I've long advocated for tests one can take to earn college credits for most college courses (particularly the subjects with clearer objective bodies of knowledge such as the hard sciences, math, and engineering subjects) without having to enroll in and attend an entire course. Such tests should require that a person pass the same tests in two more more separate sessions several weeks apart. Someone who can pass a test and then pass it again 4 and 8 weeks later will retain the information far better than the average person who crams to take college course finals.

Also see my ParaPundit posts Accelerate Education To Increase Tax Revenue, Reduce Costs and Walter Russell Mead For Standard National Tests.

Share |      Randall Parker, 2006 March 25 02:02 PM  Brain Memory

Nobody said at March 25, 2006 2:37 PM:

Personal experience certainly reflects this, even though data is not the plural of anecdote.

I've taken many standardized tests to measure proficiency at various things in my lifetime, both for academic (such as SATs) and professional licensure or qualification purposes.

In each case, I prepared myself by first studying the material, then taking an exemplar test. Wash, rinse, repeat, until I felt prepared to take the actual test. In every case, I found my performance increased markedly after taking a few tests, and the time spent studying material decreased markedly as well.

After the first iteration of the study-then-test cycle, study time diminished rapidly to only that required to check a few answers -- to determine why I had gotten some answer correct or incorrect.

Bob Badour said at March 25, 2006 5:16 PM:

Sounds like English 3200 has the right approach. The question is how to adopt that to other fields of study.

Doug said at March 26, 2006 6:21 PM:

Most textbooks have numerous "review questions" at the end of each chapter. Wouldn't simply completing the questions after completing the chapter earn a lot of the benefits? Most of my math/science/engineering professors assigned problems after every reading assignment - and graded them.

James Bowery said at March 28, 2006 1:09 AM:

Actually this was the basis of a drill and practice algorithm developed at the PLATO project during the 1970s as part of a program to get prison inmates to pass the GED. The basic idea was to drive memory from short term to long term memory by queuing stimulus response pairs in such a way that recently missed pairs would come up sooner and recently successful pairs would come up later and later. Not too sophisticated when you think about it but it worked very well. I was receiving royalties from a vocabulary trainer until the very last gasp of the PLATO system well into the 1980s.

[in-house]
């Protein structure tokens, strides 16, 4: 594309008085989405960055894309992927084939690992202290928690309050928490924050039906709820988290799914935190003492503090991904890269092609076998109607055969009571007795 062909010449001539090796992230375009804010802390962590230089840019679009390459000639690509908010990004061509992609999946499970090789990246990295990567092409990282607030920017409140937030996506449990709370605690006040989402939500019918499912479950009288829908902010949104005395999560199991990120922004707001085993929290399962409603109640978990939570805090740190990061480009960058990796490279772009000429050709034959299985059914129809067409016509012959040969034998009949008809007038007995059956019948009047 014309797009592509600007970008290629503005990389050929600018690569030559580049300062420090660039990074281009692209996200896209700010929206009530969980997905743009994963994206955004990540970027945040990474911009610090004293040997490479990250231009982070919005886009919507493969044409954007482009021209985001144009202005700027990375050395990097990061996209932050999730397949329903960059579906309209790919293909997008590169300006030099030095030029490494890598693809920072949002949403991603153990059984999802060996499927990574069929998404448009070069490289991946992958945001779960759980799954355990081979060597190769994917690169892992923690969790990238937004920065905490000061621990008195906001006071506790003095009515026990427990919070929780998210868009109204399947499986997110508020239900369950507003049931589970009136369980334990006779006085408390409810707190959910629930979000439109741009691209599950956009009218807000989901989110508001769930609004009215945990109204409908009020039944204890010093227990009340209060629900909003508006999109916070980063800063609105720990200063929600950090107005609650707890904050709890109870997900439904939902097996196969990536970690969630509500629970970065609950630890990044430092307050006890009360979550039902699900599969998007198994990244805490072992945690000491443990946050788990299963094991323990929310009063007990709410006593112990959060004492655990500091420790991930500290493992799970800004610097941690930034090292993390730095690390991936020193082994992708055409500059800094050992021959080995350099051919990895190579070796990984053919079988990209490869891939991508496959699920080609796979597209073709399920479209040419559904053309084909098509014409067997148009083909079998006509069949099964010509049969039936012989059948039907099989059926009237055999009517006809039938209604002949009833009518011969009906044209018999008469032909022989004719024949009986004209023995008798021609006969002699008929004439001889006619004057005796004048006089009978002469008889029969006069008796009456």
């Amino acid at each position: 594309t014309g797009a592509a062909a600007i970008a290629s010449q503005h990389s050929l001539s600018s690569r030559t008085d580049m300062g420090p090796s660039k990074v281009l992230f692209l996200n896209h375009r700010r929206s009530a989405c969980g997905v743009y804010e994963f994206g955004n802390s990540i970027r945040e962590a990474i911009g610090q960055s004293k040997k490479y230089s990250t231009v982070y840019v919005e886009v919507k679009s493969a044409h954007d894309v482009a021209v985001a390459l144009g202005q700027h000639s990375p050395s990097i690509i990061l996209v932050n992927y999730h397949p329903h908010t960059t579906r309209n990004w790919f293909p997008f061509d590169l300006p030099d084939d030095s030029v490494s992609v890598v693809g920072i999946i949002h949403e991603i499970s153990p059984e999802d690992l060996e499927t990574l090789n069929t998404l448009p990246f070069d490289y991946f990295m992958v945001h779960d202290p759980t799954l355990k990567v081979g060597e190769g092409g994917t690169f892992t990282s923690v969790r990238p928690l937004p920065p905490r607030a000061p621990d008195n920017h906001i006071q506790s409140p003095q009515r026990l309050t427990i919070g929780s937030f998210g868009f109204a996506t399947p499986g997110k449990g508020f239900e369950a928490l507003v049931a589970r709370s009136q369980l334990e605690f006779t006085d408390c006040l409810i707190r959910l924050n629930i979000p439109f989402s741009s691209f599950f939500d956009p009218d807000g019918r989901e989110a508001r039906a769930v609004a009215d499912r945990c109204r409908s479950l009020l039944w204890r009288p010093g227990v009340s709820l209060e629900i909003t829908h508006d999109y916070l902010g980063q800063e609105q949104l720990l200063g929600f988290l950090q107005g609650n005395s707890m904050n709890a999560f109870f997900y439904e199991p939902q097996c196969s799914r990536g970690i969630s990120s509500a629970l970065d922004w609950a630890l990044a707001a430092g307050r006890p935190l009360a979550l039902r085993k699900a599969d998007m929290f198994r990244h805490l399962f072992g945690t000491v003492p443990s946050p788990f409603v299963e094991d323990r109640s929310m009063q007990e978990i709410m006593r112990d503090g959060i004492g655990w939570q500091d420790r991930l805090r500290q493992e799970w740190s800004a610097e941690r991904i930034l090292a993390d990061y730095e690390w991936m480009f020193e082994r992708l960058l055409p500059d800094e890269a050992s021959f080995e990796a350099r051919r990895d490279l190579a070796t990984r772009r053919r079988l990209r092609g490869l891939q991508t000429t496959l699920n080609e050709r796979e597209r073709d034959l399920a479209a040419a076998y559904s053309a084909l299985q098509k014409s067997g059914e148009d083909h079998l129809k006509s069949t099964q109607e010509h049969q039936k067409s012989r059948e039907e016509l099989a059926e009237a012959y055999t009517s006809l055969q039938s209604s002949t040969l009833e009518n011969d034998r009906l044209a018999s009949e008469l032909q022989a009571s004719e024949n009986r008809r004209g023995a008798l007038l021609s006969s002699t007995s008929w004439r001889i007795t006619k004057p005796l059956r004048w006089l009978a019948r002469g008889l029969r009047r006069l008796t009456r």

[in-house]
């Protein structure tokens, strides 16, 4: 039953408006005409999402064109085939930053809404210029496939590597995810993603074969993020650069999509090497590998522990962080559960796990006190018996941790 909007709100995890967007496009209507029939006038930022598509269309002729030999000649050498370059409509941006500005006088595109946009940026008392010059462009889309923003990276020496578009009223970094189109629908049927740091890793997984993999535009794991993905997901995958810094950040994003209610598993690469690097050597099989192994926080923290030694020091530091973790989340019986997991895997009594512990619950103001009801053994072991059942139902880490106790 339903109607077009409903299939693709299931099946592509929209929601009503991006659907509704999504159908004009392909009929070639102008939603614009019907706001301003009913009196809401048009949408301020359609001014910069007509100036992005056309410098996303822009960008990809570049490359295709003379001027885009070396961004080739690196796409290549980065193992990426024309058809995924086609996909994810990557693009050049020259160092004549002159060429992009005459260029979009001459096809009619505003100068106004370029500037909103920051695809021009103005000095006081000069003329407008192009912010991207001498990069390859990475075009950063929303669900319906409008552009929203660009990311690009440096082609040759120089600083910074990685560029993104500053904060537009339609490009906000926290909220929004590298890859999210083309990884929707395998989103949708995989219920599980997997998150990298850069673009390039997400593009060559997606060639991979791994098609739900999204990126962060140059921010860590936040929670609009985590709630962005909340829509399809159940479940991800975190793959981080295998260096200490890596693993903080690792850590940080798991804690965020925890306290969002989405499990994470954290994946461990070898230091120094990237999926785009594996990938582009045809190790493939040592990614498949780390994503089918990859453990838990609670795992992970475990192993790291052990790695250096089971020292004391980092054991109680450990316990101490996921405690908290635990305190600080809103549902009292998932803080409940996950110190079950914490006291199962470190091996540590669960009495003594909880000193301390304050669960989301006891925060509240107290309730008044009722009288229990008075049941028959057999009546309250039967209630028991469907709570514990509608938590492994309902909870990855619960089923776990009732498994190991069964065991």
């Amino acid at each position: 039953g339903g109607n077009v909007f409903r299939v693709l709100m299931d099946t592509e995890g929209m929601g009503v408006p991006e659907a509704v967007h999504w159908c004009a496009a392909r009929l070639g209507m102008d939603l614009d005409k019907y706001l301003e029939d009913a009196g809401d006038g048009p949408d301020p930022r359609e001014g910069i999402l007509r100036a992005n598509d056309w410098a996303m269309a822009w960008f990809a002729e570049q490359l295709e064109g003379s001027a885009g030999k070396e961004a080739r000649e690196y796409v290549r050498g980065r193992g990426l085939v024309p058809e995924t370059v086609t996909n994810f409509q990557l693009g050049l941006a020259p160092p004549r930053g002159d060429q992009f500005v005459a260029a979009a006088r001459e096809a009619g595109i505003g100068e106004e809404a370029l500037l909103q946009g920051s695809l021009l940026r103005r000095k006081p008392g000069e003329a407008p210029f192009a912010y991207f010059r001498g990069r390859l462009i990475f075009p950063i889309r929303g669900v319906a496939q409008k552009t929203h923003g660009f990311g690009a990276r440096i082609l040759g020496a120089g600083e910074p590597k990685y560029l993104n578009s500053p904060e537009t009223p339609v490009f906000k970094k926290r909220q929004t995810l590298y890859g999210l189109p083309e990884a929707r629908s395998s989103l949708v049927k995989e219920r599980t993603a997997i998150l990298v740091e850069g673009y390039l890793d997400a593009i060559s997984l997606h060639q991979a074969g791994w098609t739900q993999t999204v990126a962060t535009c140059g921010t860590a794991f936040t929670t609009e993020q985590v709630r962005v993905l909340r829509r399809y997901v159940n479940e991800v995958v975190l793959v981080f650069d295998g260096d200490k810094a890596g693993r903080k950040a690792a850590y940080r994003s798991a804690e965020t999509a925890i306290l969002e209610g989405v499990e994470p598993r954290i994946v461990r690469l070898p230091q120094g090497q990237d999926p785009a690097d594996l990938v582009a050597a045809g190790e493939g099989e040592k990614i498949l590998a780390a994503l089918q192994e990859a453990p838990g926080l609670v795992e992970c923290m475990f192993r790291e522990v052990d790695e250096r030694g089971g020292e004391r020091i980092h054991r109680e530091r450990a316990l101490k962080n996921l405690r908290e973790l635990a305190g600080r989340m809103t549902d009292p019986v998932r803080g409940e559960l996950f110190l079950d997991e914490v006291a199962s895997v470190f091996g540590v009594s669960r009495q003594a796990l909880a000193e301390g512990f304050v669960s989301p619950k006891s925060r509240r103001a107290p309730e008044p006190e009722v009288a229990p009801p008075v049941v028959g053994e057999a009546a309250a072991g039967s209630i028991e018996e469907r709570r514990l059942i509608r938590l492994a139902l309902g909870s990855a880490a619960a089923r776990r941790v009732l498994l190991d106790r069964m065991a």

I tried a similar training algorithm on neural networks and it did seem to raise the rate of training but then it also drove prior learning out of the network. I'm sure something could be done to better train the networks using this technique and I'm sure someone has probably published a paper that I haven't read on just this topic.

Gregg Dippold said at May 1, 2006 8:23 AM:

"Picture online books with associated online tests. You could read each section of a book and then click your way into a test about it and do the test."

I purchased a program for doing roughly that, called Supermemo. It takes a while to understand their approach and to put the information in but once it's there it handles the testing and reviewing nicely. The interface is suboptimal and window resizing is somewhat erratic but I am overall satisfied.

Sajeesh said at October 27, 2007 7:12 AM:

Comment on the last paragraph of the article: I do not see merit in what the author is saying because it is not possible to prevent students from learning between tests. And if students are allowed to learn the same material between tests, then the results may not match with the experimental studies described earlier.

Loarn Austin said at October 5, 2012 9:13 AM:

Holy Skinner Box Batman